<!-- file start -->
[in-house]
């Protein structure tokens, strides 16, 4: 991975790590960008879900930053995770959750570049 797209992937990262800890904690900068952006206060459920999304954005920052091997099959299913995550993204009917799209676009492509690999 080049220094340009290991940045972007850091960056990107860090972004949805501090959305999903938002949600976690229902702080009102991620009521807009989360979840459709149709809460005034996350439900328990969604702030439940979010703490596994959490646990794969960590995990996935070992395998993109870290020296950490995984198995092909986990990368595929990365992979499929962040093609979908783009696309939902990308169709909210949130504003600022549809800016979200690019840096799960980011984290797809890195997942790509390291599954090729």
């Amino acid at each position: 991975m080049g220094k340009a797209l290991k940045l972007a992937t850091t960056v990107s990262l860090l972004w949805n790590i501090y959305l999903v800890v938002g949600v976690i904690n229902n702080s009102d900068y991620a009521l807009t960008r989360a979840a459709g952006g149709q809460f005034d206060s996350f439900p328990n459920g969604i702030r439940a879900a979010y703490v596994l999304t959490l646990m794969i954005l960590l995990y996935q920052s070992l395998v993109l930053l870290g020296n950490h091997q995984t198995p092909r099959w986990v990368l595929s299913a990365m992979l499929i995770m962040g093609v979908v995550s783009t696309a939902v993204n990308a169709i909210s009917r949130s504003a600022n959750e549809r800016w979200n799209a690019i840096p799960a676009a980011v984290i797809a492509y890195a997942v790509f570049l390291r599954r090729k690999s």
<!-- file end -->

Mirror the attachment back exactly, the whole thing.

[in-house]
């Protein structure tokens, strides 16, 4: 991975790590960008879900930053995770959750570049 797209992937990262800890904690900068952006206060459920999304954005920052091997099959299913995550993204009917799209676009492509690999 080049220094340009290991940045972007850091960056990107860090972004949805501090959305999903938002949600976690229902702080009102991620009521807009989360979840459709149709809460005034996350439900328990969604702030439940979010703490596994959490646990794969960590995990996935070992395998993109870290020296950490995984198995092909986990990368595929990365992979499929962040093609979908783009696309939902990308169709909210949130504003600022549809800016979200690019840096799960980011984290797809890195997942790509390291599954090729």
């Amino acid at each position: 991975m080049g220094k340009a797209l290991k940045l972007a992937t850091t960056v990107s990262l860090l972004w949805n790590i501090y959305l999903v800890v938002g949600v976690i904690n229902n702080s009102d900068y991620a009521l807009t960008r989360a979840a459709g952006g149709q809460f005034d206060s996350f439900p328990n459920g969604i702030r439940a879900a979010y703490v596994l999304t959490l646990m794969i954005l960590l995990y996935q920052s070992l395998v993109l930053l870290g020296n950490h091997q995984t198995p092909r099959w986990v990368l595929s299913a990365m992979l499929i995770m962040g093609v979908v995550s783009t696309a939902v993204n990308a169709i909210s009917r949130s504003a600022n959750e549809r800016w979200n799209a690019i840096p799960a676009a980011v984290i797809a492509y890195a997942v790509f570049l390291r599954r090729k690999s």